Strategy and tactics are two distinctly separate things. Strategy involves planning the company’s next move. Tactics involves putting that plan in to action. Strategy is doing the right things – tactics is doing things right.
Most blog articles from large banks and FX providers mix up the two. They describe hedging products such as forward contracts, options etc. as hedging strategies that can be used to manage risk. A hedging product is a tactic…not a strategy.
There is actually very little written specifically on corporate hedging strategies even in the academic world. This is interesting considering it is such an important and well publicised problem for businesses who deal in overseas markets.
The following five are key considerations to focus on in determining the hedging strategy for your business:
Capturing accurate data
For most SME and corporates without a treasury management system, this involves downloading a report from an accounting system, contacting your bank for a copy of your open contracts and compiling these in to one master spreadsheet. Finance managers then decipher this data and determine the current exposure and enter into contracts to minimise this exposure.
Ensuring foreign invoices are actually entered into the finance system is the the first step in to the process otherwise the finance manager wont be able to see the full picture. Ensuring your finance team understands the implications of quality data in to the ERP and the concept of a single source of truth is important. Cloud based electronic invoicing is now easier than ever. Check out Tradeshift SME’s and Enterprise buyers.
Understand hedge coverage ratios
Hedge coverage ratios are a simple way of measuring a hedging strategy. Hedge coverage ratios allow businesses to identify the percentage of their exposure that is hedged in periods or time buckets.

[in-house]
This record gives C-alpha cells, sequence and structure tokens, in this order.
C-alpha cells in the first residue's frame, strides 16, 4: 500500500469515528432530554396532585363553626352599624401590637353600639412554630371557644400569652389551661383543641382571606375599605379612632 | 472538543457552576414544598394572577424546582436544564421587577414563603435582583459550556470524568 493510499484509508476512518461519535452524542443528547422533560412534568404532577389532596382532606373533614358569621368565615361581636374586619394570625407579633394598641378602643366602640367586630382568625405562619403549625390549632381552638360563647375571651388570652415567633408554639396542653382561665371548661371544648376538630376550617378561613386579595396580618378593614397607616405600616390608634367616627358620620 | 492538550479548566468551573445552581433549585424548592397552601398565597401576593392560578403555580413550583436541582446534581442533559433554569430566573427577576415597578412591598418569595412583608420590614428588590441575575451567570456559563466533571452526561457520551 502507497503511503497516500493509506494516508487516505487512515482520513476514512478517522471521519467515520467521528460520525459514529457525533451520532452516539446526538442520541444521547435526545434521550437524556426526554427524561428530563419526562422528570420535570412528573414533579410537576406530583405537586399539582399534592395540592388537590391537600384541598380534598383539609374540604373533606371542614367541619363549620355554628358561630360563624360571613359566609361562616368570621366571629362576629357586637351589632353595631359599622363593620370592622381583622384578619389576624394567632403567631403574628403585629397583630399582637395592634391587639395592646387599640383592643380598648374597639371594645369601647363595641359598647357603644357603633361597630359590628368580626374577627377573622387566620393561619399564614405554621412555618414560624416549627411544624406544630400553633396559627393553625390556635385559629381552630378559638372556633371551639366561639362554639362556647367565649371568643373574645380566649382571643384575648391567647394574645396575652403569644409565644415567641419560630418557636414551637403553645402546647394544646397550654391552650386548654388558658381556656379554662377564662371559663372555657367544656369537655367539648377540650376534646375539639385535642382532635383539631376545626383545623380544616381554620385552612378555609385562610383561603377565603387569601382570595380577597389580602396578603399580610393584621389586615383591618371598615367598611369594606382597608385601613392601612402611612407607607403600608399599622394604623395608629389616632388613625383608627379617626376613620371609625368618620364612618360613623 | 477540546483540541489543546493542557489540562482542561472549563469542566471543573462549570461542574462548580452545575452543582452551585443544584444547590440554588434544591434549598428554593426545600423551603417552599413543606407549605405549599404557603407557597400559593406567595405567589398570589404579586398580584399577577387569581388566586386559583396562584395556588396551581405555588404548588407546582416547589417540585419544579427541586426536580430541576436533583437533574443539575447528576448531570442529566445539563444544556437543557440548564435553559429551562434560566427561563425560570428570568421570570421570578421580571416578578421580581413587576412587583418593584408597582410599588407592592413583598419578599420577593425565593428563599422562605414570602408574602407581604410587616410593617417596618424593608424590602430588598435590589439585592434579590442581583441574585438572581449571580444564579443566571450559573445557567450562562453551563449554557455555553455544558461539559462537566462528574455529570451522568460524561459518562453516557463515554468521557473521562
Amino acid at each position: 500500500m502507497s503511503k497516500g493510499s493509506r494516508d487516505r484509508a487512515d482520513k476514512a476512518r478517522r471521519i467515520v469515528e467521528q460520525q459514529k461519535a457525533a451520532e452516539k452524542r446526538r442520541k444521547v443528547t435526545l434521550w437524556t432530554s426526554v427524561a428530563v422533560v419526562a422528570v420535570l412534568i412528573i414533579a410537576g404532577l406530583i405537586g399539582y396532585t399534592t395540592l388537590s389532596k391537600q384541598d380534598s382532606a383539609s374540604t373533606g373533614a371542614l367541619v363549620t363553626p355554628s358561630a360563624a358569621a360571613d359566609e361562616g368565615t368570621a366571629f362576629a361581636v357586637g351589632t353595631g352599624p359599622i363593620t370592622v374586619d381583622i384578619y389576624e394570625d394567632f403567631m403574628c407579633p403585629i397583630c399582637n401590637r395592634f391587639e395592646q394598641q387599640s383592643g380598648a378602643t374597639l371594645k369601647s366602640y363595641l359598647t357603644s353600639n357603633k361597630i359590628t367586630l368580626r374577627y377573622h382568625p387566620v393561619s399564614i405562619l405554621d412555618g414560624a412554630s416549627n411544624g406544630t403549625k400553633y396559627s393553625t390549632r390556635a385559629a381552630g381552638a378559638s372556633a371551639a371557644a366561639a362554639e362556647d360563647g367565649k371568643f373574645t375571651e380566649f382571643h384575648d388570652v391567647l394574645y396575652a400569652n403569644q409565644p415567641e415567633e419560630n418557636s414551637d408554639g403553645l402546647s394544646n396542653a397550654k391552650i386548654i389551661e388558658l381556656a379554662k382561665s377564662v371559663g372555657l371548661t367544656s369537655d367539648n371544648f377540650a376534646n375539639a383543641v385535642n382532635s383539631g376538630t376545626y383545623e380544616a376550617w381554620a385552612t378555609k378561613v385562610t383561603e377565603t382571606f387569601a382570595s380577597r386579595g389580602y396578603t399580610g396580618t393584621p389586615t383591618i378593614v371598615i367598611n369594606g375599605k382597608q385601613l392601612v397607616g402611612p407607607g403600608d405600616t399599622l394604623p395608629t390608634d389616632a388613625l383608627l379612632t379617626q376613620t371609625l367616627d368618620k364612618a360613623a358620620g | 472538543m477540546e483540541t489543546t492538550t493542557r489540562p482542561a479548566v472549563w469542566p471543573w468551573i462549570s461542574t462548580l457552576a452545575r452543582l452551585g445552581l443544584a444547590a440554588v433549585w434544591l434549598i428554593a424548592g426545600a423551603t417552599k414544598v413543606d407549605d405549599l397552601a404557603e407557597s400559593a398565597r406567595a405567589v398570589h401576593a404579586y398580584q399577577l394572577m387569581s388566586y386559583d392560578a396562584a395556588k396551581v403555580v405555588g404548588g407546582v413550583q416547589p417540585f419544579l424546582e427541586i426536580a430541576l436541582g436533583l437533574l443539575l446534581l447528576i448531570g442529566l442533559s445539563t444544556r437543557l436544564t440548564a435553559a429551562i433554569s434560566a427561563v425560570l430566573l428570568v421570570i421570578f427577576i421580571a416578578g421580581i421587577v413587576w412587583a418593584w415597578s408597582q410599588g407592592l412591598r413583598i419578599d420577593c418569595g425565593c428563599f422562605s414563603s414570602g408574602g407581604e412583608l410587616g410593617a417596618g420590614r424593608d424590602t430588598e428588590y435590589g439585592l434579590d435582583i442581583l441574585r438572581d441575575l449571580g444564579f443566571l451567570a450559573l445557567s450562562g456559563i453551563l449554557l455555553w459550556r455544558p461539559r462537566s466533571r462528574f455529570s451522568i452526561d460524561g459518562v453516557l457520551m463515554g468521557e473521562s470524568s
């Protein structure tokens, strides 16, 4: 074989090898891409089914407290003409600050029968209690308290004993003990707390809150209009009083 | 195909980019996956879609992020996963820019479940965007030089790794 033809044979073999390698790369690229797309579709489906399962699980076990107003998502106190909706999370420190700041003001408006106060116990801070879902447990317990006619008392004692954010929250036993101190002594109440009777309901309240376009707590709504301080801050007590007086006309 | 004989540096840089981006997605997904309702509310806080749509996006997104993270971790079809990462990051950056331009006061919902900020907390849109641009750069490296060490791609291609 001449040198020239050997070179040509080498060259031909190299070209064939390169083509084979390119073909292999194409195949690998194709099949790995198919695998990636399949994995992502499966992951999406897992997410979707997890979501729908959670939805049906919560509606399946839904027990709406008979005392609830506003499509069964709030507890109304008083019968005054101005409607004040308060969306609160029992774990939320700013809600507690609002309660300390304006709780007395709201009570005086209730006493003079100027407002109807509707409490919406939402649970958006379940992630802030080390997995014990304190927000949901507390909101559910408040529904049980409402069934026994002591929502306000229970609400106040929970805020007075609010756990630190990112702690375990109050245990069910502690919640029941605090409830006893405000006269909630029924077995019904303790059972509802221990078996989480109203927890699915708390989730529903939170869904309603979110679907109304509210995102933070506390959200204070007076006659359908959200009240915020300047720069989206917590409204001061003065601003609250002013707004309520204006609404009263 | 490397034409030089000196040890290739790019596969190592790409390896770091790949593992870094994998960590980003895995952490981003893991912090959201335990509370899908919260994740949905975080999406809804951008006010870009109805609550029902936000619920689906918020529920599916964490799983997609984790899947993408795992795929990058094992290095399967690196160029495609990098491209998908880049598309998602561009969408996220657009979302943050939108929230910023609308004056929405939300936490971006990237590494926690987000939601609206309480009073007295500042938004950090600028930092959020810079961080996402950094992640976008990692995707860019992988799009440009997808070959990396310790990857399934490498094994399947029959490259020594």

A very simple example could be a business may want to have 100% of their exposure hedged out 0-3 months, 50% out 3-6 months and 25% for 6-12 months. Businesses can use these to measure their coverage over time and ensure they are sticking to their strategy.
Using budget rates to measure performance
Exchange rates are often set at the start of the financial year in the budgeting process to understand worst case costs and gross margins. Budget rates are often used to benchmark performance. For example, by understanding the weighted average rate of all of your forward contracts you can easily understand how you are performing above that in real terms. Evaluating hedging products can then be done objectively to ensure that the business is always taking out hedging above the budget level.
Regular reporting of exposures
A hedging strategy that can be applied objectively is important and doesn’t mean that businesses can’t act opportunistically if the rate moves significantly in their favour. Typically, more sophisticated finance teams regularly review their exposures against their hedging policy and then take appropriate cover on a rolling basis as required. All this leaves the CFO to do is to report to the board or management team that they are hedged within the guidelines set out in the strategy / policy which in turn covers them if there are large and unaccounted for movements in the market.
Hedge accounting treatment
Whilst it is out of the scope of this article to go into the intricacies of hedge accounting treatment for your hedging strategy, understanding the implications of this is vitally important as it may have implications for the types of products you may condone (tactics) and betters align the risk strategy with accounting. In particular, a review of the changes from IAS 39 to IFRS 9 which is more principle based and less complex but with greater flexibility to apply. A free checklist can be found through Rochford Capital.